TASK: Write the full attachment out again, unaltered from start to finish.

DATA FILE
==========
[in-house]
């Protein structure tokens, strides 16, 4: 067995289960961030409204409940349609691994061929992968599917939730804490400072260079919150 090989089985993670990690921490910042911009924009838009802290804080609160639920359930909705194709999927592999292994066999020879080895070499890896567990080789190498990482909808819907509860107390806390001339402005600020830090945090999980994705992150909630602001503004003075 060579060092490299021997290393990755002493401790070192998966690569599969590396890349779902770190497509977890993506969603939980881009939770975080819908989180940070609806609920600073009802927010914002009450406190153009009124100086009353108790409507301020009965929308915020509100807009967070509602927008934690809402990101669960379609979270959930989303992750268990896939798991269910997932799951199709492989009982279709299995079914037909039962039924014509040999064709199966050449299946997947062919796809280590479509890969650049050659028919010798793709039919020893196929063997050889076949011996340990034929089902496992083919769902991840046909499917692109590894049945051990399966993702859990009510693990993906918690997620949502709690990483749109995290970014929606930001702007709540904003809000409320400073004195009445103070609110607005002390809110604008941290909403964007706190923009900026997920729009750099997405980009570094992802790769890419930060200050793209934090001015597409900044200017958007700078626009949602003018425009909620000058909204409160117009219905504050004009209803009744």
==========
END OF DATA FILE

[in-house]
């Protein structure tokens, strides 16, 4: 067995289960961030409204409940349609691994061929992968599917939730804490400072260079919150 090989089985993670990690921490910042911009924009838009802290804080609160639920359930909705194709999927592999292994066999020879080895070499890896567990080789190498990482909808819907509860107390806390001339402005600020830090945090999980994705992150909630602001503004003075 060579060092490299021997290393990755002493401790070192998966690569599969590396890349779902770190497509977890993506969603939980881009939770975080819908989180940070609806609920600073009802927010914002009450406190153009009124100086009353108790409507301020009965929308915020509100807009967070509602927008934690809402990101669960379609979270959930989303992750268990896939798991269910997932799951199709492989009982279709299995079914037909039962039924014509040999064709199966050449299946997947062919796809280590479509890969650049050659028919010798793709039919020893196929063997050889076949011996340990034929089902496992083919769902991840046909499917692109590894049945051990399966993702859990009510693990993906918690997620949502709690990483749109995290970014929606930001702007709540904003809000409320400073004195009445103070609110607005002390809110604008941290909403964007706190923009900026997920729009750099997405980009570094992802790769890419930060200050793209934090001015597409900044200017958007700078626009949602003018425009909620000058909204409160117009219905504050004009209803009744």